When the evangelists write about the Passion of Jesus they are quite discreet. They do not go into any detail about the horrors of crucifixion and the terrible sufferings that it brings with it. Nor do they write simply that 'Jesus died'. They write that he 'breathed forth his spirit'. Then, at that moment, 'the veil of the temple was torn in two from top to the bottom'. Not the outer veil but the inner one which exposed the Holy of Holies.
These two observations of the evangelists betray their theological interests, not the horrors but the real meaning and significance of the death of Jesus. The crucifixion and death of Jesus as a manifestation of total self giving of sheer unsolicited love.
'God so loved the world that he gave his only son that whoever would believe in him might be saved'. Jesus, the Son of God, is the 'sacrament' of the Father's love for the world.
What do we actually see when we look at a crucifix? We see an effigy of Jesus as the sign of human helplessness nailed there as a consequence of human fear and hatred. But there is another way of looking at the crucifix. It can also become a symbol of humankind, and then we can see ourselves strung up, tortured and broken, and then the realization that Jesus crucified totally identifies with the human condition. That is what makes the cross the emblem of love and the sign of our salvation. Jesus did not die as a kind of victim of his Father's anger with the world. He died because he loved and loved too much.
Love is transforming, the source of all change in us. Without it we are dehumanised and can die. Jesus shows us that we are lovable enough to die for. But love can also be deeply threatening because when we experience love it reveals our insecurities, our weaknesses and our sins. We then have a choice. We can resist it or we can embrace it. But it must be freely accepted because it cannot be coerced. Loss of salvation, then, can occur from a free decision to reject love, but God so values our freedom that he will leave us with the consequences of our own choice.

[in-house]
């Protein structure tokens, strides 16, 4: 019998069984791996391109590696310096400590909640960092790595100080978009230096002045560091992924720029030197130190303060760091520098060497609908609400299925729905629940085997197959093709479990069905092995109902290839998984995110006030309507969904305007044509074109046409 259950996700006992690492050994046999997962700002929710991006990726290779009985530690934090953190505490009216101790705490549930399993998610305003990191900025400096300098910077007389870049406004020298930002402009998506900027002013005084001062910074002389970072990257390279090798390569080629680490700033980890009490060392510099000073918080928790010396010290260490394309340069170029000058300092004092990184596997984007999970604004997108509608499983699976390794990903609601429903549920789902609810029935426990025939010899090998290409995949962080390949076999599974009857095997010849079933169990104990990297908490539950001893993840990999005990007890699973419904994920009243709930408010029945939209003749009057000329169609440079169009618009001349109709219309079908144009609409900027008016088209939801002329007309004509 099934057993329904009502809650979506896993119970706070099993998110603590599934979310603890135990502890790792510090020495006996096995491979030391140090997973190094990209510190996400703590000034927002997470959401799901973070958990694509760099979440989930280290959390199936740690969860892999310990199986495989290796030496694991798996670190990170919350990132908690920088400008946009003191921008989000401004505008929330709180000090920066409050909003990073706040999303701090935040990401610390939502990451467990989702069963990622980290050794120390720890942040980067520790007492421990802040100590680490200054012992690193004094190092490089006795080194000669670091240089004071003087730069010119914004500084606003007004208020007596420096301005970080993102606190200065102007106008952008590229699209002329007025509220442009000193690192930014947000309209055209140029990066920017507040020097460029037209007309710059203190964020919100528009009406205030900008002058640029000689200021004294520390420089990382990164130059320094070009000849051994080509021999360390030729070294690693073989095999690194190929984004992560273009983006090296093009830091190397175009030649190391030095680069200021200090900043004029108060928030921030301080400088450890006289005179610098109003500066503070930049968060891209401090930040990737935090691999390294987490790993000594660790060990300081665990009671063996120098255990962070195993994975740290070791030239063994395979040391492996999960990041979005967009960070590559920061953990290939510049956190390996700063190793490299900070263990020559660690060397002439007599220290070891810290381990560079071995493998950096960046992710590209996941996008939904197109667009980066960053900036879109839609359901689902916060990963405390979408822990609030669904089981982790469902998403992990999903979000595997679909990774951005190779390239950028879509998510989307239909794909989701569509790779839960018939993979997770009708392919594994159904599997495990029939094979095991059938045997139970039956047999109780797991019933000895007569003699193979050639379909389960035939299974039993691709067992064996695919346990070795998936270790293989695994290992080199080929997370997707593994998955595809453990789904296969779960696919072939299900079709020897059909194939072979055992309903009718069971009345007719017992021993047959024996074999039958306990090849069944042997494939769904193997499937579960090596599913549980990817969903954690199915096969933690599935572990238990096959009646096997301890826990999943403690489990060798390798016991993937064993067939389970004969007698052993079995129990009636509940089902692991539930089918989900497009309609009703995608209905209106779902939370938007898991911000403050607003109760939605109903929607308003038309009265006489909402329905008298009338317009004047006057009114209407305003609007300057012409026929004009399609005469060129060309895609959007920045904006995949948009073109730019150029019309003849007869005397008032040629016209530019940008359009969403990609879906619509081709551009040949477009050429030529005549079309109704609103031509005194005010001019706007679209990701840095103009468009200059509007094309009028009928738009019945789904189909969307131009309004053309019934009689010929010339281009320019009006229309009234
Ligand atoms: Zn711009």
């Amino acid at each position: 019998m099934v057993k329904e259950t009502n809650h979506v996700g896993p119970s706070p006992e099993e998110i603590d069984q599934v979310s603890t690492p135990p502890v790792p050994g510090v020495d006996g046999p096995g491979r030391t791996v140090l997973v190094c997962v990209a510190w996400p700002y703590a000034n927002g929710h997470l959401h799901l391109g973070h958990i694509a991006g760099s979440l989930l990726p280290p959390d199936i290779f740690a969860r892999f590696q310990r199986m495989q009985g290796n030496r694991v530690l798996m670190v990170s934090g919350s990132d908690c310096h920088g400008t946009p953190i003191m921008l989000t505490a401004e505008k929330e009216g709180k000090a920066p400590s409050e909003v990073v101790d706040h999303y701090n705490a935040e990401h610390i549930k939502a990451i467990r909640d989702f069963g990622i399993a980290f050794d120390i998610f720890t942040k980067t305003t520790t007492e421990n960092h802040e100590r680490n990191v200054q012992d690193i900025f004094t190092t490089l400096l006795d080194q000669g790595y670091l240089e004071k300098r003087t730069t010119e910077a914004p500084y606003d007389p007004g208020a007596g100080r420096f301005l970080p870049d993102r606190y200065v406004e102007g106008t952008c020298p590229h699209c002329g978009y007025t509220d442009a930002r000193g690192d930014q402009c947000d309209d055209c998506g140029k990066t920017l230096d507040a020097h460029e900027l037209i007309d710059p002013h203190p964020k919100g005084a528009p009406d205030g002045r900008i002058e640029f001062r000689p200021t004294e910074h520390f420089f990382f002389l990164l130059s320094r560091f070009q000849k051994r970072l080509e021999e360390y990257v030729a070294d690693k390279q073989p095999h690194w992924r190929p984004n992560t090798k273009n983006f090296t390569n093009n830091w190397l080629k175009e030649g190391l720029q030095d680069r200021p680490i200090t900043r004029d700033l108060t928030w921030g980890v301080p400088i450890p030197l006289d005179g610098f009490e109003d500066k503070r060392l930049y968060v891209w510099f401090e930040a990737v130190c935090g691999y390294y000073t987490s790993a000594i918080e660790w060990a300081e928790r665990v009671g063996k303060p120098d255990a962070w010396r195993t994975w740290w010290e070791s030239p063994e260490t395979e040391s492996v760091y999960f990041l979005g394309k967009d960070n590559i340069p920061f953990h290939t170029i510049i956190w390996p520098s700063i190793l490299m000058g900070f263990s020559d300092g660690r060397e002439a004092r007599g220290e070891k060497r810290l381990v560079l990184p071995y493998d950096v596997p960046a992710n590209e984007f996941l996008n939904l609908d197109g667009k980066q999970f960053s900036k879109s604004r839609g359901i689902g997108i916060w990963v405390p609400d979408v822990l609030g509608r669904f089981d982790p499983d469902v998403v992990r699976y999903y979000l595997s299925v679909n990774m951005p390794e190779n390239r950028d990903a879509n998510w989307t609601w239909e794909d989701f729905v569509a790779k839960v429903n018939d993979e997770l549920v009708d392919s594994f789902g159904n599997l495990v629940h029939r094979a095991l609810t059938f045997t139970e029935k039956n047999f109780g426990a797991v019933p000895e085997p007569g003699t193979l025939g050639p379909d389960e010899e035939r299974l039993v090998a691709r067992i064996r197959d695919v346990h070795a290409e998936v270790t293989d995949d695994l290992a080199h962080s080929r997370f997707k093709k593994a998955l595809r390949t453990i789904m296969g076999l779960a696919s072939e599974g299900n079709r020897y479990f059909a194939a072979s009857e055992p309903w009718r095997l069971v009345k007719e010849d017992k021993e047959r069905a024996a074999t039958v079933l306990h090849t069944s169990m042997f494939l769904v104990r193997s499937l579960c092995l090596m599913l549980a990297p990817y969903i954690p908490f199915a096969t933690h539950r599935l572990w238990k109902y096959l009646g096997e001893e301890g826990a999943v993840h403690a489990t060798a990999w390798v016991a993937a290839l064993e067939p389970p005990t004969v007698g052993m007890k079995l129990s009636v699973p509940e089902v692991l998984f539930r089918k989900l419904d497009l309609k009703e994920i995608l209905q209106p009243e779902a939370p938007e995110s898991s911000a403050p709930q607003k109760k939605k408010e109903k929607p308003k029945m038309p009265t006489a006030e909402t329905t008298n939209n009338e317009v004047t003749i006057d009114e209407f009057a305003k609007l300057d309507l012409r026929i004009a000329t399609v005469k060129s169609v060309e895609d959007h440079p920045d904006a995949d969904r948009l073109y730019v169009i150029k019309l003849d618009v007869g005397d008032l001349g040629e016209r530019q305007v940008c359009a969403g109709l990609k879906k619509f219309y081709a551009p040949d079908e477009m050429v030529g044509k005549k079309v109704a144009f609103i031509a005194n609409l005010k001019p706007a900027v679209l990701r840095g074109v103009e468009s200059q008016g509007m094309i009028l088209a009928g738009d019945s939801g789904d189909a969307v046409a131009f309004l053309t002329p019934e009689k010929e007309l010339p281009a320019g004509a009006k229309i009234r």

Perhaps we can now turn back to the evangelists' two significant observations. When Jesus breathed his last he gave the world a Pentecostal moment, he breathed forth his 'holy' spirit for the salvation and renewal of the world. We are accustomed to celebrating this at Pentecost but that is a public manifestation of what has already occurred on the cross. And the veil of the temple is ripped apart: the word in the New Testament is related to 'schism', a splitting. The Holy of Holies is no longer confined to the temple. Jesus the Holy of Holies is present to the whole world.
When in the Garden of Gethsemane Jesus prayed that his chalice should pass from him, the answer to his prayer was the resurrection. That is why Good Friday is shot through with ambivalence. There is no glory without suffering and death. But there is glory and that is why we can talk about 'Good Friday'.